Original Article on New York Times: Should You Join a Business Group
By JAY GOLTZ
Running a small business requires some level of expertise in many areas. There are management issues, marketing questions and financial realities. Trying to master all areas, or at least sort them all out, can be frustrating, exhausting and scary. Entrepreneurship differs from many other “professions” in that by definition you are on your own: no colleagues back at the office, no mentor or boss to show you the way. In addition, it is not just your paycheck that is at risk; it can be everything you have, not to mention money put up by friends and family.
I’ve learned that once you peel back the facade of most businesses, the inner workings look very similar. Whether it is a doctor’s practice, an insurance brokerage or a computer-board distributorship, there are common denominators, including customer service, cash flow, financial controls, people, sales and marketing. There are also partners, family members and personal issues that make the reality of running a small business much more than just an academic exercise.
It can be a lot to get your head around. And that’s why there are so many business groups out there for people who are looking for input, support and guidance. There are hundreds of groups that offer a forum for noncompeting businesses to share experiences and compare notes. For the overwhelmed business owner, I think these groups can be an irreplaceable resource, but I also think there are some dangers to watch out for. As I’ll explain, my own experiences have been mixed.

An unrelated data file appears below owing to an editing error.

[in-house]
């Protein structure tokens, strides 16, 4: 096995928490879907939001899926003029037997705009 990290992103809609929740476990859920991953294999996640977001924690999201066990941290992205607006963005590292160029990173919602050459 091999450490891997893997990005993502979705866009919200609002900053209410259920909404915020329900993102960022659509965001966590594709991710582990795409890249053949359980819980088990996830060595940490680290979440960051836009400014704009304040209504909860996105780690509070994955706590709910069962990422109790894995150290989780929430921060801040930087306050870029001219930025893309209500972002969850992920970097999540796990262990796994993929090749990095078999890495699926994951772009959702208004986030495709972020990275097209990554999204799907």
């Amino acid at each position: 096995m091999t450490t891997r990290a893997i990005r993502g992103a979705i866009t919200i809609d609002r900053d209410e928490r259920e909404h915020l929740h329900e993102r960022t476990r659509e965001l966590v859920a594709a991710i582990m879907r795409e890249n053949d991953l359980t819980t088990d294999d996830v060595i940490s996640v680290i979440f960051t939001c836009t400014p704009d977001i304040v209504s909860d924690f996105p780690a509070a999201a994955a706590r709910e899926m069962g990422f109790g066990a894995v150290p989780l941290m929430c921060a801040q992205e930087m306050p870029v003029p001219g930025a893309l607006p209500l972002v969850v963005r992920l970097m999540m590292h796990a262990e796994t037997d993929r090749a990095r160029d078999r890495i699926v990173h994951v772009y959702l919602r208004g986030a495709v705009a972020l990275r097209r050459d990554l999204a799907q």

Here is how the groups usually work. They tend to meet once a month and include between six and 15 chief executives. Each meeting is focused on one member’s business, and everything from financials to marketing plans to staffing is reviewed. Someone leads the discussion, which is confidential. Some groups offer outside speakers and individual coaching. Some have a social component while others are all business. The larger organizations — Vistage, YPO, EO — have multiple groups that meet in each city and also hold scheduled events that involve the entire organization. Annual dues can range from about $2,000 to $13,000 a year.
Read the rest of the article at the New York Times website: Should You Join a Business Group